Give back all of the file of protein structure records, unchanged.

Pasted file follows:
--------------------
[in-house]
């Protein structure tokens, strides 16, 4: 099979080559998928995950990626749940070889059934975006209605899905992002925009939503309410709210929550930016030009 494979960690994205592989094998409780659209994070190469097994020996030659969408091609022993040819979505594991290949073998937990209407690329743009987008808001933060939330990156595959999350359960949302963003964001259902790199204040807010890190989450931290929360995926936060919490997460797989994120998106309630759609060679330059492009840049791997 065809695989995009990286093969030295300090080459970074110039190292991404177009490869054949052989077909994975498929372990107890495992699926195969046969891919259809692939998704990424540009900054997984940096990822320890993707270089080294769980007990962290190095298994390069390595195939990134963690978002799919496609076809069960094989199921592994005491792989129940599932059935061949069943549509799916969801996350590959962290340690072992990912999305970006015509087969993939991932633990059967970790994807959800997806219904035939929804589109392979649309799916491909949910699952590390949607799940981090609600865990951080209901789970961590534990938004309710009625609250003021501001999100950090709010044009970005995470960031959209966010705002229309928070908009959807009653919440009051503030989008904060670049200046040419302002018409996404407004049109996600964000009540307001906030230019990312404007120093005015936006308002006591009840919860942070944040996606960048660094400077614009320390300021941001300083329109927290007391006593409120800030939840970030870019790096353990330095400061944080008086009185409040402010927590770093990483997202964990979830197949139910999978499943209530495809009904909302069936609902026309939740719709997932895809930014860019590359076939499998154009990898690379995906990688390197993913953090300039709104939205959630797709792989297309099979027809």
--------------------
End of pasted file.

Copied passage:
[in-house]
């Protein structure tokens, strides 16, 4: 099979080559998928995950990626749940070889059934975006209605899905992002925009939503309410709210929550930016030009 494979960690994205592989094998409780659209994070190469097994020996030659969408091609022993040819979505594991290949073998937990209407690329743009987008808001933060939330990156595959999350359960949302963003964001259902790199204040807010890190989450931290929360995926936060919490997460797989994120998106309630759609060679330059492009840049791997 065809695989995009990286093969030295300090080459970074110039190292991404177009490869054949052989077909994975498929372990107890495992699926195969046969891919259809692939998704990424540009900054997984940096990822320890993707270089080294769980007990962290190095298994390069390595195939990134963690978002799919496609076809069960094989199921592994005491792989129940599932059935061949069943549509799916969801996350590959962290340690072992990912999305970006015509087969993939991932633990059967970790994807959800997806219904035939929804589109392979649309799916491909949910699952590390949607799940981090609600865990951080209901789970961590534990938004309710009625609250003021501001999100950090709010044009970005995470960031959209966010705002229309928070908009959807009653919440009051503030989008904060670049200046040419302002018409996404407004049109996600964000009540307001906030230019990312404007120093005015936006308002006591009840919860942070944040996606960048660094400077614009320390300021941001300083329109927290007391006593409120800030939840970030870019790096353990330095400061944080008086009185409040402010927590770093990483997202964990979830197949139910999978499943209530495809009904909302069936609902026309939740719709997932895809930014860019590359076939499998154009990898690379995906990688390197993913953090300039709104939205959630797709792989297309099979027809």